The other night on television I saw a horse whisperer train a wild Dartmoor pony to reins in less than three hours. In actual fact, he didn’t whisper or talk at all. He just used body language, standing sideways near the pony’s head at first so as not to frighten the animal with his full on frontal energy. He didn’t use fear or domination at all, yet he was able to put  a rope over the pony’s head within an hour of first approaching him. (The program was an episode of Edwardian Farm, the one set in March, a British production.) It was a far cry from the bucking bronco method that tames a horse by breaking it. It seemed like evidence that as a civilization, we are learning kindness and becoming more empathetic.

Not that many of us are developing Star Trek’s Deanna Troi’s ability to feel other people’s emotions, but that we are more willing now than we once were to convince rather than control, to understand members of our own species and others and to relate to them less cruelly.

A few months ago,this idea led me to Jeremy Rifkin’s The Empathic Civilization in which the author explores the idea that we are not by nature aggressive, materialistic and self-interested, but rather fundamentally empathic. We “seek companionship and use empathic extension to transcend ourselves and find meaning in relationship to others”. (p. 21).

Whenever I talk about this idea, someone objects that there is still a great deal of cruelty in the world and there is never a scarcity of recent examples in the news to prove that. Too true and Rifken discusses that paradox. But that is not my point.

In general, society as I experience, it is growing  kinder. Certainly it seems to be as far as parenting is concerned. My own grandchildren attended an alternative school where the child’s needs came first to the extent that they planned their own lessons and misbehavior was subject to discussion and negotiation rather than discipline. This was in sharp contrast to the way I was taught and parented.

(Is it possible that that great cataclysm World War I and II grew out of the hands-off-unless- disciplining approach to childcare that characterized the time?)

Children learn to be empathic by having kindness and understanding modeled for them. Thank goodness there is more of that happening. But there is another route to empathy and that is narrative.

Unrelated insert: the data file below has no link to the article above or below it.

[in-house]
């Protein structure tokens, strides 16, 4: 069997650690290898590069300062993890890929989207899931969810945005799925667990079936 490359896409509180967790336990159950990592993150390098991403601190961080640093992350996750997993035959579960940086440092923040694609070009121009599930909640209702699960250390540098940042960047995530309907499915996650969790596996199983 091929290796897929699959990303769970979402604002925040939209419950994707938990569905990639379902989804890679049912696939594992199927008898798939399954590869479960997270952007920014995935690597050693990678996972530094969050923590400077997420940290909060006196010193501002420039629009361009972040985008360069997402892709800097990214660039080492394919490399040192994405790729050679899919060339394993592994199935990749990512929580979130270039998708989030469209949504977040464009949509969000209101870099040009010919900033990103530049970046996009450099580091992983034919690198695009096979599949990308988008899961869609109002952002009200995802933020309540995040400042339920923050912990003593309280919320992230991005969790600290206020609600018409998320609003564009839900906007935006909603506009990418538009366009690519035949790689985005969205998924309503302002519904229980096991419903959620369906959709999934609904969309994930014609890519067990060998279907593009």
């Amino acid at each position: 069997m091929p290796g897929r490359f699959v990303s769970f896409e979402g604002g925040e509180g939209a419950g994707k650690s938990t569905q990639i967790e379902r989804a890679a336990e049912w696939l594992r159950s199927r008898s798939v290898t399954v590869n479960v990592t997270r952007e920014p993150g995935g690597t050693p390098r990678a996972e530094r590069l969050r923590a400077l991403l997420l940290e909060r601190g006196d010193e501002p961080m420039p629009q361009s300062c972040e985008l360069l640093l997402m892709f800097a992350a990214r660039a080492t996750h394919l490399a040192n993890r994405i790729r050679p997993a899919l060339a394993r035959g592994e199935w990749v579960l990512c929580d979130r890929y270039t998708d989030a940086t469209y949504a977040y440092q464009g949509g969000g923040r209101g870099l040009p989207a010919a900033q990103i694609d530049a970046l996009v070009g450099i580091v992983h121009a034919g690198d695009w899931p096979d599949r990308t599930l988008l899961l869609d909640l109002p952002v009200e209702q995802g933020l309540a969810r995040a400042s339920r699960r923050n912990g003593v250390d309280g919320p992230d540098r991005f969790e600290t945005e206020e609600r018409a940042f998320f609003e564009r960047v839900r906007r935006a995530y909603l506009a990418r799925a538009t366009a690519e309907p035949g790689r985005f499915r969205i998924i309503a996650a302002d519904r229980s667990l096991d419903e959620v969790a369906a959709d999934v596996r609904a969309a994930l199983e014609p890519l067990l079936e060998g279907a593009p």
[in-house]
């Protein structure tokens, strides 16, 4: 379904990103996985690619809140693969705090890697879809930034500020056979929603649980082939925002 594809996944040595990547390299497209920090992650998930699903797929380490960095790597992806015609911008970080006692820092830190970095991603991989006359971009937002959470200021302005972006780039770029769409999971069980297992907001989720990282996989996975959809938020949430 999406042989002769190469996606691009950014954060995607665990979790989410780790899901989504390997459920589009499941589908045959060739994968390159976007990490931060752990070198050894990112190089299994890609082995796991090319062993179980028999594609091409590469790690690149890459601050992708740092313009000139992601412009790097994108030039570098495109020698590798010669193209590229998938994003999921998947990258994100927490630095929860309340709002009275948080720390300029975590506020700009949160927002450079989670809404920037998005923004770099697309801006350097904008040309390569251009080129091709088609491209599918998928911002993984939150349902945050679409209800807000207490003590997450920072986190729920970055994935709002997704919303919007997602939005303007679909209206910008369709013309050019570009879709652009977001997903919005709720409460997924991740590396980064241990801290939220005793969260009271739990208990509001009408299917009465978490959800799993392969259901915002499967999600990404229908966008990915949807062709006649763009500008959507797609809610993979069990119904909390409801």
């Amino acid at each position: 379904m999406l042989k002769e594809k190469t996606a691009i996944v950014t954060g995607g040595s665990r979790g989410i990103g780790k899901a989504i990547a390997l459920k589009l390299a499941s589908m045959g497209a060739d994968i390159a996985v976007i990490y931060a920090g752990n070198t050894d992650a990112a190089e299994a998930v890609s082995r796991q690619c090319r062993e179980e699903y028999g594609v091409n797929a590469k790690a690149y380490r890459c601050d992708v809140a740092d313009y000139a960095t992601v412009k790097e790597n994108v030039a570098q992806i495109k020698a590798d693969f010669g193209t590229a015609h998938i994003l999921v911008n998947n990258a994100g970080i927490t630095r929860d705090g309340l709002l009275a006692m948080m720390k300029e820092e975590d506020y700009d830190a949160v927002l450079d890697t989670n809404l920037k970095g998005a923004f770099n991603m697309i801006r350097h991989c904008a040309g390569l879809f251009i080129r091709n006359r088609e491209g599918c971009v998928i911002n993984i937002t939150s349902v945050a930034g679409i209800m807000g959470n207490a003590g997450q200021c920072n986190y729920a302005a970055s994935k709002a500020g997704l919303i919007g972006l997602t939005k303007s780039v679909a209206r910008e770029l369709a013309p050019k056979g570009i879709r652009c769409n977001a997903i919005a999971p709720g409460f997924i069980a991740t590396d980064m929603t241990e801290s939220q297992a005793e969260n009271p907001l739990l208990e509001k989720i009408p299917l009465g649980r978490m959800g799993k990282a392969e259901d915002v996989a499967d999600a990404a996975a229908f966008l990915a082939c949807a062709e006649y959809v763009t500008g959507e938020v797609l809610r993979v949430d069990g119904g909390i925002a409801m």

I realized this when I was teaching English, especially once we began asking students to write response journals about what they were reading. I observed their growing understanding, for example, of the children in John Wyndham’s The Chyrsalids or Harper Lee’s Scout and Jem in To Kill a Mockingbird. Because these children were learning empathy for the other, the students learned it as well.

I taught Shakespeare from that point of view. Teenagers identified readily enough with Romeo and Juliet and suffered their tragedy. Hamlet was more of a stretch, but they could be hooked by his grief and his sarcastic cynicism.  Lear was a big stretch because he was so old, not to mention arrogant at first, but by the time he carried his dead daughter on stage, he too had won their sympathy. I could see their feeling for others expanding as they read.

My grandson, Leo, convinced me all over again. He started out with a core group of four: parents, half brother and family friend/care-giver.  Then his half-brother chose to go far away to live with his own father, the family friend moved back to Ireland and his parents separated. By the age of three, Leo was an angry, “difficult” child. He did play therapy. He attended a school that addressed these issues.  Both helped, but it was being read to that seemed to help most.

His mother started with Captain Underpants, no doubt, as she had with her older son and moved on to Wind in the Willows and other childhood classics. She read the entire series of The Lion, the Witch and the Wardrobe, The Hobbit and then began The Lord of the Rings. Once when she was on holiday, when he was seven, I was reading The Return of the King to him and he said, “Wait, wait, who said that?” How he usually kept all the characters straight in his seven-year old head is beyond me, but he did and he grieved when Boromir died.

In short, hours of being read to, night after night, not only established a steady bond, it also lead him out of his angry isolation into an understanding of others.

As a society, we are emersed in narrative more than we have ever been. We still dream stories at night, tell each other stories and read them as we have for centuries, but we also listen to stories on the radio and on ipods and watch them in our living rooms and movie theaters. Each of these stories invites us to expand our self-centeredness and embrace others.